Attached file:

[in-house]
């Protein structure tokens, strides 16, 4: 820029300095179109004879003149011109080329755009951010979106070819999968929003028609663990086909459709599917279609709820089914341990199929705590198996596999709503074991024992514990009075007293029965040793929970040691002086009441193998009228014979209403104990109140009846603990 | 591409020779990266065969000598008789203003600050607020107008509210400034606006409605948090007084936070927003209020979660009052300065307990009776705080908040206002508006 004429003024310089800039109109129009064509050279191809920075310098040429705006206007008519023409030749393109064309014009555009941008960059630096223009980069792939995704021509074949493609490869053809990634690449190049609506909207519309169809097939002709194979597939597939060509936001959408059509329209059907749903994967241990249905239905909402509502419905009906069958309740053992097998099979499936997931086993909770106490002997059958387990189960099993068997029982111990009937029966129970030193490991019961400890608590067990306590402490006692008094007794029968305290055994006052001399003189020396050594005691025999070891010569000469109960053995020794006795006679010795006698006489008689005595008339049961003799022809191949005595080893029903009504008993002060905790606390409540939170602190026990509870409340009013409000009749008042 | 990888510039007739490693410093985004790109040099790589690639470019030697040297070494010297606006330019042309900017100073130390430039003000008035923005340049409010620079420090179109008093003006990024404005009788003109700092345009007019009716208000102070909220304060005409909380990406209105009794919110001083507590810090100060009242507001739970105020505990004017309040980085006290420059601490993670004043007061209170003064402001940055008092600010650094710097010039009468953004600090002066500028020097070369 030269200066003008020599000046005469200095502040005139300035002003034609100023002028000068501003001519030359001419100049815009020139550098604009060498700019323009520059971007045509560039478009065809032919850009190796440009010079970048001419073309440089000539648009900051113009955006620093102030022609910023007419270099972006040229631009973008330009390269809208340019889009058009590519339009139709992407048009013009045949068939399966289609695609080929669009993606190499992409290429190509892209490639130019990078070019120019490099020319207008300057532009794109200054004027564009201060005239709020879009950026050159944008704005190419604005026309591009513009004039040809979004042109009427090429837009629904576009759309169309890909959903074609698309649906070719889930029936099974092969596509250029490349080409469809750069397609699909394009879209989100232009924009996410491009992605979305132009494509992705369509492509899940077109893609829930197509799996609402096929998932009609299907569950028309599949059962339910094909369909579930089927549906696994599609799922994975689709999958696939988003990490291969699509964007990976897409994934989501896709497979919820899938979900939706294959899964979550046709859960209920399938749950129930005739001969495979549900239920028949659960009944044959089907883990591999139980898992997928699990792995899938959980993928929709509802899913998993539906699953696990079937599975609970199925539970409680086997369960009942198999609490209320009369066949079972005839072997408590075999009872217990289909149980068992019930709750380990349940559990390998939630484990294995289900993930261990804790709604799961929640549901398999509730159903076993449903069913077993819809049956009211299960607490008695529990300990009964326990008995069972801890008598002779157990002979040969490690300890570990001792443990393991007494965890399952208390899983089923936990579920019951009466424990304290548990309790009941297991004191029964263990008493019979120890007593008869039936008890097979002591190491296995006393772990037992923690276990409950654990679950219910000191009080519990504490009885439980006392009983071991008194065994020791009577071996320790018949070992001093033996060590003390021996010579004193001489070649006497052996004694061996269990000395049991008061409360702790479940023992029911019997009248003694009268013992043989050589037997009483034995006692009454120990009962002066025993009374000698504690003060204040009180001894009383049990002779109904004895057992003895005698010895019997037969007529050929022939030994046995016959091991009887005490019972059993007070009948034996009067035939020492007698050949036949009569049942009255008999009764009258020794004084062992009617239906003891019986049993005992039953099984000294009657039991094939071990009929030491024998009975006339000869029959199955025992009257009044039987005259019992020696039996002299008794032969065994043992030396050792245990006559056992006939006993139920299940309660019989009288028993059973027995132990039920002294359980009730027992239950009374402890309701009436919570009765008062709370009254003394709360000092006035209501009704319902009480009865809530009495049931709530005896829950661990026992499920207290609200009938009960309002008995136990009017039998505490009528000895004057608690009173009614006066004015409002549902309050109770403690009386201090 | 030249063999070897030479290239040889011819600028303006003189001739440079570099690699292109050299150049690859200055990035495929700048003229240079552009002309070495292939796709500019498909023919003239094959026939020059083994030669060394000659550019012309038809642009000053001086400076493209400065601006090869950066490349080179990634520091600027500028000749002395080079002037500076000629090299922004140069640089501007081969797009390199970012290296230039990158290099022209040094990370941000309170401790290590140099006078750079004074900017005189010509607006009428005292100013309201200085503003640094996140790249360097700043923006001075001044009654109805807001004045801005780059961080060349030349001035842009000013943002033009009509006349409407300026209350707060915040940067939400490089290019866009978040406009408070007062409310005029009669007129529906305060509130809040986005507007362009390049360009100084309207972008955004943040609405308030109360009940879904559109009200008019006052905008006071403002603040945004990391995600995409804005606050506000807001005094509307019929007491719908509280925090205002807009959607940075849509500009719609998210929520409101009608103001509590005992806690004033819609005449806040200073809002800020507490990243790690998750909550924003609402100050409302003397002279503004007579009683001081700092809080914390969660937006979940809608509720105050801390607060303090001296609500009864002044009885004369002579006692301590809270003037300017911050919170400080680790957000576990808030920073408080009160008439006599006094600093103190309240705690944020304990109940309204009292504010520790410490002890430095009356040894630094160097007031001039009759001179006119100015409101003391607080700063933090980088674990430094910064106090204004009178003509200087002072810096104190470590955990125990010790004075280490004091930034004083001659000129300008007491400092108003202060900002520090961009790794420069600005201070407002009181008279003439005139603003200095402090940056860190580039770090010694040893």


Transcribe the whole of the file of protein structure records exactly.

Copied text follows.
[in-house]
């Protein structure tokens, strides 16, 4: 820029300095179109004879003149011109080329755009951010979106070819999968929003028609663990086909459709599917279609709820089914341990199929705590198996596999709503074991024992514990009075007293029965040793929970040691002086009441193998009228014979209403104990109140009846603990 | 591409020779990266065969000598008789203003600050607020107008509210400034606006409605948090007084936070927003209020979660009052300065307990009776705080908040206002508006 004429003024310089800039109109129009064509050279191809920075310098040429705006206007008519023409030749393109064309014009555009941008960059630096223009980069792939995704021509074949493609490869053809990634690449190049609506909207519309169809097939002709194979597939597939060509936001959408059509329209059907749903994967241990249905239905909402509502419905009906069958309740053992097998099979499936997931086993909770106490002997059958387990189960099993068997029982111990009937029966129970030193490991019961400890608590067990306590402490006692008094007794029968305290055994006052001399003189020396050594005691025999070891010569000469109960053995020794006795006679010795006698006489008689005595008339049961003799022809191949005595080893029903009504008993002060905790606390409540939170602190026990509870409340009013409000009749008042 | 990888510039007739490693410093985004790109040099790589690639470019030697040297070494010297606006330019042309900017100073130390430039003000008035923005340049409010620079420090179109008093003006990024404005009788003109700092345009007019009716208000102070909220304060005409909380990406209105009794919110001083507590810090100060009242507001739970105020505990004017309040980085006290420059601490993670004043007061209170003064402001940055008092600010650094710097010039009468953004600090002066500028020097070369 030269200066003008020599000046005469200095502040005139300035002003034609100023002028000068501003001519030359001419100049815009020139550098604009060498700019323009520059971007045509560039478009065809032919850009190796440009010079970048001419073309440089000539648009900051113009955006620093102030022609910023007419270099972006040229631009973008330009390269809208340019889009058009590519339009139709992407048009013009045949068939399966289609695609080929669009993606190499992409290429190509892209490639130019990078070019120019490099020319207008300057532009794109200054004027564009201060005239709020879009950026050159944008704005190419604005026309591009513009004039040809979004042109009427090429837009629904576009759309169309890909959903074609698309649906070719889930029936099974092969596509250029490349080409469809750069397609699909394009879209989100232009924009996410491009992605979305132009494509992705369509492509899940077109893609829930197509799996609402096929998932009609299907569950028309599949059962339910094909369909579930089927549906696994599609799922994975689709999958696939988003990490291969699509964007990976897409994934989501896709497979919820899938979900939706294959899964979550046709859960209920399938749950129930005739001969495979549900239920028949659960009944044959089907883990591999139980898992997928699990792995899938959980993928929709509802899913998993539906699953696990079937599975609970199925539970409680086997369960009942198999609490209320009369066949079972005839072997408590075999009872217990289909149980068992019930709750380990349940559990390998939630484990294995289900993930261990804790709604799961929640549901398999509730159903076993449903069913077993819809049956009211299960607490008695529990300990009964326990008995069972801890008598002779157990002979040969490690300890570990001792443990393991007494965890399952208390899983089923936990579920019951009466424990304290548990309790009941297991004191029964263990008493019979120890007593008869039936008890097979002591190491296995006393772990037992923690276990409950654990679950219910000191009080519990504490009885439980006392009983071991008194065994020791009577071996320790018949070992001093033996060590003390021996010579004193001489070649006497052996004694061996269990000395049991008061409360702790479940023992029911019997009248003694009268013992043989050589037997009483034995006692009454120990009962002066025993009374000698504690003060204040009180001894009383049990002779109904004895057992003895005698010895019997037969007529050929022939030994046995016959091991009887005490019972059993007070009948034996009067035939020492007698050949036949009569049942009255008999009764009258020794004084062992009617239906003891019986049993005992039953099984000294009657039991094939071990009929030491024998009975006339000869029959199955025992009257009044039987005259019992020696039996002299008794032969065994043992030396050792245990006559056992006939006993139920299940309660019989009288028993059973027995132990039920002294359980009730027992239950009374402890309701009436919570009765008062709370009254003394709360000092006035209501009704319902009480009865809530009495049931709530005896829950661990026992499920207290609200009938009960309002008995136990009017039998505490009528000895004057608690009173009614006066004015409002549902309050109770403690009386201090 | 030249063999070897030479290239040889011819600028303006003189001739440079570099690699292109050299150049690859200055990035495929700048003229240079552009002309070495292939796709500019498909023919003239094959026939020059083994030669060394000659550019012309038809642009000053001086400076493209400065601006090869950066490349080179990634520091600027500028000749002395080079002037500076000629090299922004140069640089501007081969797009390199970012290296230039990158290099022209040094990370941000309170401790290590140099006078750079004074900017005189010509607006009428005292100013309201200085503003640094996140790249360097700043923006001075001044009654109805807001004045801005780059961080060349030349001035842009000013943002033009009509006349409407300026209350707060915040940067939400490089290019866009978040406009408070007062409310005029009669007129529906305060509130809040986005507007362009390049360009100084309207972008955004943040609405308030109360009940879904559109009200008019006052905008006071403002603040945004990391995600995409804005606050506000807001005094509307019929007491719908509280925090205002807009959607940075849509500009719609998210929520409101009608103001509590005992806690004033819609005449806040200073809002800020507490990243790690998750909550924003609402100050409302003397002279503004007579009683001081700092809080914390969660937006979940809608509720105050801390607060303090001296609500009864002044009885004369002579006692301590809270003037300017911050919170400080680790957000576990808030920073408080009160008439006599006094600093103190309240705690944020304990109940309204009292504010520790410490002890430095009356040894630094160097007031001039009759001179006119100015409101003391607080700063933090980088674990430094910064106090204004009178003509200087002072810096104190470590955990125990010790004075280490004091930034004083001659000129300008007491400092108003202060900002520090961009790794420069600005201070407002009181008279003439005139603003200095402090940056860190580039770090010694040893």